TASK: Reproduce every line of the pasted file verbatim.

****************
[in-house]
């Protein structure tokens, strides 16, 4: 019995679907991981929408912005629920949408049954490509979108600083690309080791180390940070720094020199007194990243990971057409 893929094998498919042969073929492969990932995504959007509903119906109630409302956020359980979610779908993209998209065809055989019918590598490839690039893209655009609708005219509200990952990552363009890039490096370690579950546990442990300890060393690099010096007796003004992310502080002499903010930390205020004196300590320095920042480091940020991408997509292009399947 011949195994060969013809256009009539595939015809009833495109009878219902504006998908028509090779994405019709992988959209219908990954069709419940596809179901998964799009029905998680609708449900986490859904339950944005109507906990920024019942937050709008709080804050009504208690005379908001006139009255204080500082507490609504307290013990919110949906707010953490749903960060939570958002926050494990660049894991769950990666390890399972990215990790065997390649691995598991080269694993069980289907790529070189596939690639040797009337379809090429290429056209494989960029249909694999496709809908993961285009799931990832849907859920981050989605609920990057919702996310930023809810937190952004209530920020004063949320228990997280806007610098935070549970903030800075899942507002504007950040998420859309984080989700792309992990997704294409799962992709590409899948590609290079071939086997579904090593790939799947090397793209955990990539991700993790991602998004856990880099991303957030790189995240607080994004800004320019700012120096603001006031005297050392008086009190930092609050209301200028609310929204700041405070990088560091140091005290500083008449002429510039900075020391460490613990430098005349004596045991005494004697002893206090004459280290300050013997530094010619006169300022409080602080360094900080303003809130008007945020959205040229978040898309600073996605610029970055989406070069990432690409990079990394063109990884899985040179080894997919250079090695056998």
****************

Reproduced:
[in-house]
């Protein structure tokens, strides 16, 4: 019995679907991981929408912005629920949408049954490509979108600083690309080791180390940070720094020199007194990243990971057409 893929094998498919042969073929492969990932995504959007509903119906109630409302956020359980979610779908993209998209065809055989019918590598490839690039893209655009609708005219509200990952990552363009890039490096370690579950546990442990300890060393690099010096007796003004992310502080002499903010930390205020004196300590320095920042480091940020991408997509292009399947 011949195994060969013809256009009539595939015809009833495109009878219902504006998908028509090779994405019709992988959209219908990954069709419940596809179901998964799009029905998680609708449900986490859904339950944005109507906990920024019942937050709008709080804050009504208690005379908001006139009255204080500082507490609504307290013990919110949906707010953490749903960060939570958002926050494990660049894991769950990666390890399972990215990790065997390649691995598991080269694993069980289907790529070189596939690639040797009337379809090429290429056209494989960029249909694999496709809908993961285009799931990832849907859920981050989605609920990057919702996310930023809810937190952004209530920020004063949320228990997280806007610098935070549970903030800075899942507002504007950040998420859309984080989700792309992990997704294409799962992709590409899948590609290079071939086997579904090593790939799947090397793209955990990539991700993790991602998004856990880099991303957030790189995240607080994004800004320019700012120096603001006031005297050392008086009190930092609050209301200028609310929204700041405070990088560091140091005290500083008449002429510039900075020391460490613990430098005349004596045991005494004697002893206090004459280290300050013997530094010619006169300022409080602080360094900080303003809130008007945020959205040229978040898309600073996605610029970055989406070069990432690409990079990394063109990884899985040179080894997919250079090695056998």